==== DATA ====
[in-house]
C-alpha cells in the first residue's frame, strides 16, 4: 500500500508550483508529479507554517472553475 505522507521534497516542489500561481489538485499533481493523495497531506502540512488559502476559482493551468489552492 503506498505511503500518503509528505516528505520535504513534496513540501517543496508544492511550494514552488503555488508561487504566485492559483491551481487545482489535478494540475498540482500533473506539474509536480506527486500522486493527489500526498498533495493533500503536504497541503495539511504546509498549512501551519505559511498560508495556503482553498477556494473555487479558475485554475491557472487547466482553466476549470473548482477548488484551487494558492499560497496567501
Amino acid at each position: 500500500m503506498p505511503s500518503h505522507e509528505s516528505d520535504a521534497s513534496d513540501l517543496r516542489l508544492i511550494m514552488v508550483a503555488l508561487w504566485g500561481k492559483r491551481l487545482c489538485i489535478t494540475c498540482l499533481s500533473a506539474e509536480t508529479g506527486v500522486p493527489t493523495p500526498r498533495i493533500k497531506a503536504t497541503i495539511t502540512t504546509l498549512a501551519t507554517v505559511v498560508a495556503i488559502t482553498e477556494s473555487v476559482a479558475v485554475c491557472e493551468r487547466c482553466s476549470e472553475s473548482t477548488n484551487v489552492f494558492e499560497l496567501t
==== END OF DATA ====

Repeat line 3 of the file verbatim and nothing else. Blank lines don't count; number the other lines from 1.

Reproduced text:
Amino acid at each position: 500500500m503506498p505511503s500518503h505522507e509528505s516528505d520535504a521534497s513534496d513540501l517543496r516542489l508544492i511550494m514552488v508550483a503555488l508561487w504566485g500561481k492559483r491551481l487545482c489538485i489535478t494540475c498540482l499533481s500533473a506539474e509536480t508529479g506527486v500522486p493527489t493523495p500526498r498533495i493533500k497531506a503536504t497541503i495539511t502540512t504546509l498549512a501551519t507554517v505559511v498560508a495556503i488559502t482553498e477556494s473555487v476559482a479558475v485554475c491557472e493551468r487547466c482553466s476549470e472553475s473548482t477548488n484551487v489552492f494558492e499560497l496567501t